Teresa's Reviews > The Winthrop Woman

The Winthrop Woman by Anya Seton
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message 1: by Sue (new) - rated it 5 stars

Sue I read this probably 35 years ago and the memory of how much I loved it is still strong. Someday I will read it again. I worked in Boston at the time and loved walking by the church where she was reviled. Isn't it nice living in (or near) an historical city!


Teresa Sue wrote: "I read this probably 35 years ago and the memory of how much I loved it is still strong. Someday I will read it again. I worked in Boston at the time and loved walking by the church where she was reviled. Isn't it nice living in (or near) an historical city! "

Oh, definitely!

I read it a long time ago too and was rating it by my memory of it. I went through an Anya Seton phase in the 80's after reading "Green Darkness" and "Catherine," which are my favorites by her.


message 3: by Sue (new) - rated it 5 stars

Sue I've read Katherine too and actually plan to re-read that. I got a copy half priced when the local Borders was closing. I think I may have read more but I don't remember. My Anya Seton phase was in the 70s when a co-worker introduced me to her. She also introduced me to Georgette Heyer who has some nice regency novels but I'm not sure which of those I've read either. (not the romances--I don't go for romances per se)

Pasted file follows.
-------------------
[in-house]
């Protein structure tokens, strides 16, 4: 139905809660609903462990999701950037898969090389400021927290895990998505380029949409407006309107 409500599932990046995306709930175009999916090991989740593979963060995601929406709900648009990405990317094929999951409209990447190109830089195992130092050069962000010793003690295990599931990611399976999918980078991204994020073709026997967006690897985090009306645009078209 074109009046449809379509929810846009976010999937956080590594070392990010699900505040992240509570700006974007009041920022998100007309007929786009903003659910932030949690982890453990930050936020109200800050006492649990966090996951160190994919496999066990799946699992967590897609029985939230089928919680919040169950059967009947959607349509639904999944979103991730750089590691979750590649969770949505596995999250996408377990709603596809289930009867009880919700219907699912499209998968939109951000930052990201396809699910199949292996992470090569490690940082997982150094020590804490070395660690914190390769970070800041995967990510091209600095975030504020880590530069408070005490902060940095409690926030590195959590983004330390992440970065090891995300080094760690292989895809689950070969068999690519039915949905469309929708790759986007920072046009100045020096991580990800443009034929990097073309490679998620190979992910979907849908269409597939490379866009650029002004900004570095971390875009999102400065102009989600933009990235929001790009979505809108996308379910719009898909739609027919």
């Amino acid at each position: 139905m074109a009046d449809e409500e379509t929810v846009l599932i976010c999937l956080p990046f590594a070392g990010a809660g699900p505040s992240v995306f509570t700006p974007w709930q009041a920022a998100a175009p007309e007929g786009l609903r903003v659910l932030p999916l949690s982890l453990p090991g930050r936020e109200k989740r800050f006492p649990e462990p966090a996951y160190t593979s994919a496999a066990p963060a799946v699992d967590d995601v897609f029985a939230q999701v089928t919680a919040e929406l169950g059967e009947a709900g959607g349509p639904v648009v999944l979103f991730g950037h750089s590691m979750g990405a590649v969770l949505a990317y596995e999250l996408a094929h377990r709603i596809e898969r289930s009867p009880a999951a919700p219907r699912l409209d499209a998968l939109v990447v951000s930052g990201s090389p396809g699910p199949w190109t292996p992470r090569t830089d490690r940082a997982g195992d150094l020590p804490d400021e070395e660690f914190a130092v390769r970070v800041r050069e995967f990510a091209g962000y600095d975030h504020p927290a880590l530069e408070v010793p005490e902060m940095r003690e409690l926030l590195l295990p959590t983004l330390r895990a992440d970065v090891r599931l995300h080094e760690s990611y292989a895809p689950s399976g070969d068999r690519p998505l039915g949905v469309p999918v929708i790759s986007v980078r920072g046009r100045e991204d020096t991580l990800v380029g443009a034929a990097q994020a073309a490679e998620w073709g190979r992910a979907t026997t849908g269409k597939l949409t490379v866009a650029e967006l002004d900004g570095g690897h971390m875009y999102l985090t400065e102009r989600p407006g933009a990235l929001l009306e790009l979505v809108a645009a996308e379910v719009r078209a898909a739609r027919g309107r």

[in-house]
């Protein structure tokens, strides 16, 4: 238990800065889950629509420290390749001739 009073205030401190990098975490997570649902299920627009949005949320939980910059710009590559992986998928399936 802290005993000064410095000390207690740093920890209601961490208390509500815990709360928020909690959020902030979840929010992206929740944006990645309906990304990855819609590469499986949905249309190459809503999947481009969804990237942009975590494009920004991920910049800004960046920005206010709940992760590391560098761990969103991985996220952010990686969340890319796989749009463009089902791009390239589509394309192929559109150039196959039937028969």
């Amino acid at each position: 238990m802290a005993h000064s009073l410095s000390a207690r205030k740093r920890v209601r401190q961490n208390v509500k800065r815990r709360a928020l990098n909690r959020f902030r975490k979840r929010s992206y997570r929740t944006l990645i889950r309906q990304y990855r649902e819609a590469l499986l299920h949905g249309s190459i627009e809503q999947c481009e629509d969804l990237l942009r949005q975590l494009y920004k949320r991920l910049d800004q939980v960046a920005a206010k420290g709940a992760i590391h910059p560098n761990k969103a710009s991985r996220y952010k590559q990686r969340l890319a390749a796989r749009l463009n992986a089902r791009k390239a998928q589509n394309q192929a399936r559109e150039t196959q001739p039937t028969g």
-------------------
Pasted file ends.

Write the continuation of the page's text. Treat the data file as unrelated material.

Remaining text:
message 4: by Teresa (last edited Jul 03, 2011 12:41PM) (new) - rated it 4 stars

Teresa Sue wrote: "I've read Katherine too and actually plan to re-read that. I got a copy half priced when the local Borders was closing. I think I may have read more but I don't remember. My Anya Seton phase was in..."

A co-worker introduced me to Seton as well! I tried to read Heyer once and it was not for me. But then I think I've had my fill of period historical fiction if only because I read so much of it in the past -- unless something like Wolf Hall comes along, which I loved, which transcends the genre.


message 5: by ·Karen· (new)

·Karen· This brings back memories for me too. When I left children's books behind I went on to Anya Seton and Jean Plaidy. I loved this kind of historical novel when I was in my early teens. (I don't think YA existed at the time, or at least not where I lived)


Teresa I did the Plaidy thing then too, Karen. I still remember that long shelf with all her books in the library and my standing in front of them looking for one I hadn't read yet!


message 7: by Sue (new) - rated it 5 stars

Sue Haven't read any Plaidy. What period does she write of? I know I'm older than you Teresa, don't know about you Karen. but the book world has changed a huge amount since I was young.

There wasn't any YA when I was young, just biographies of famous people and classics like Heidi, etc. Of course there were the Nancy Drew books and all the other "career" types Donna Parker camp nurse, Trixie belden life guard. No real aspirations. I read everything in the children's and junior high library and then was given permission to use the adult library early (before high school). Boy did I love that. I really the other books don't remember the other books I read say pre high school, but I know I read all the time.I'll bet there were a lot of classics in there--for children.